The European Central Bank held its benchmark rates unchanged on record lows. ECB head Mario Draghi emphasized that the central bank will gauge the need for further stimulus early next year, as he unveiled “substantially” lower forecasts for inflation and growth. Draghi said that the ECB intends to move its balance sheet towards the dimensions it had at the beginning of 2012. So far such an increase was “expected” rather than “intended.”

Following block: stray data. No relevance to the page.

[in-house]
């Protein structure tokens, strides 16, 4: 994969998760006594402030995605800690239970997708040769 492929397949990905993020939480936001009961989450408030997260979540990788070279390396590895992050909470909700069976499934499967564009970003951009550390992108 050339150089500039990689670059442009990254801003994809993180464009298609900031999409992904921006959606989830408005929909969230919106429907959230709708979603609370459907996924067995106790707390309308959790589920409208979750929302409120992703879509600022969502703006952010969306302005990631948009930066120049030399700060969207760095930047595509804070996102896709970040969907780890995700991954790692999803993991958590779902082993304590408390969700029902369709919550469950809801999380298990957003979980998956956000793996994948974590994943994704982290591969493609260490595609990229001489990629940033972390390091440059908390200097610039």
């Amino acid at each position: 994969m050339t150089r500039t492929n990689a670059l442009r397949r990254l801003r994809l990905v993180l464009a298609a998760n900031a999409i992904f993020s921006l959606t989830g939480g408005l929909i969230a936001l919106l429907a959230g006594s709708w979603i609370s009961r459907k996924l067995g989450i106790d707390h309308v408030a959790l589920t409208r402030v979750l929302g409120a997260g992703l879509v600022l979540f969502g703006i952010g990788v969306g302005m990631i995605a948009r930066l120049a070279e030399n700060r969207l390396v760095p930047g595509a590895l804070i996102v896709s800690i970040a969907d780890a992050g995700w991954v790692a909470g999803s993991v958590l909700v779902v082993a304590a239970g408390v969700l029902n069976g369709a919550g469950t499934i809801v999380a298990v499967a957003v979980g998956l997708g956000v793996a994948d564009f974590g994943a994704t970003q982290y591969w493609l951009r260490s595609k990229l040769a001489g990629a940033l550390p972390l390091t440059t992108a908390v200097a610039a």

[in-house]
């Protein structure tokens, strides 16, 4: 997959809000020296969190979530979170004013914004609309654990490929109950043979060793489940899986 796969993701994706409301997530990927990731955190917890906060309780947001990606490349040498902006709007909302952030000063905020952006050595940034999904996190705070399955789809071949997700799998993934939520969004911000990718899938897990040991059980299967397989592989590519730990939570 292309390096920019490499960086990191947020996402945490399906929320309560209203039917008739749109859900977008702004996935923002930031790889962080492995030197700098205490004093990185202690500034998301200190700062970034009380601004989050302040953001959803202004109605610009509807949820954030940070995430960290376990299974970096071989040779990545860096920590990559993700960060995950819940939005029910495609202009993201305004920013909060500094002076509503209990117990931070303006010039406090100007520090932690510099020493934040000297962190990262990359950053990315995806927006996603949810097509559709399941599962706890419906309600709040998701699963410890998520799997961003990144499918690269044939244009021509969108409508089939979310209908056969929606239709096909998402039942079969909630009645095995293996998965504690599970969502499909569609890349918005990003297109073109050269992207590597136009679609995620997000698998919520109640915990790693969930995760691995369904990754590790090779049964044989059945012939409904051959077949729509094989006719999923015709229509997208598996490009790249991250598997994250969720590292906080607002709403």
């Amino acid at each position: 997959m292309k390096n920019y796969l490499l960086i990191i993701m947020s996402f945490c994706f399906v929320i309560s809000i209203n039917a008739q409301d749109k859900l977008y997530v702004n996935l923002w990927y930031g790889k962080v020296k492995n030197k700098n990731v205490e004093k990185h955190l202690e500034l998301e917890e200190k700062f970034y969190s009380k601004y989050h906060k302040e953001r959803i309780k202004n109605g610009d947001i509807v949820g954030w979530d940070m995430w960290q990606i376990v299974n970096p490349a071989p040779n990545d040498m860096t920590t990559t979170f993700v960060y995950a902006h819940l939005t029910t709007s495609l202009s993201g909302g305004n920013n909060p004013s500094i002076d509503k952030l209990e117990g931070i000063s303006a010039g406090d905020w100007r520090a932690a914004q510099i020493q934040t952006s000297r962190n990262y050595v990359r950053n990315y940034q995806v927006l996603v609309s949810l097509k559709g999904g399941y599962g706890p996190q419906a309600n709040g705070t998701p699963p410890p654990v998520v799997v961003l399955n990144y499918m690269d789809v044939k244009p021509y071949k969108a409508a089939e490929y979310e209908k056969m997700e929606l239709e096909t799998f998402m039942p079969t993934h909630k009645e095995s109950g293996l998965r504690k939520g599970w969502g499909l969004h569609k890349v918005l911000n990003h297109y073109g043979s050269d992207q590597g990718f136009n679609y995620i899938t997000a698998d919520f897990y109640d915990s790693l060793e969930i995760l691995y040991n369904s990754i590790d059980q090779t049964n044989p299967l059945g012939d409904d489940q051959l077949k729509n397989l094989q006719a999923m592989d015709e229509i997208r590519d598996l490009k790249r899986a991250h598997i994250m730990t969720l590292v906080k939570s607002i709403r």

Draghi said that the ECB will be “particularly vigilant” on the effects of oil prices, whose recent declines could not be factored in to the forecasts released today. The Bank of England also left rates unchanged on historic lows. In the U.S., fewer Americans filed jobless claims as employers retained staff to meet domestic demand ahead of the holiday season. A positive indicator for today’s labor market statistics. The US dollar rose against the yen to 120 for the first time since July 2007.
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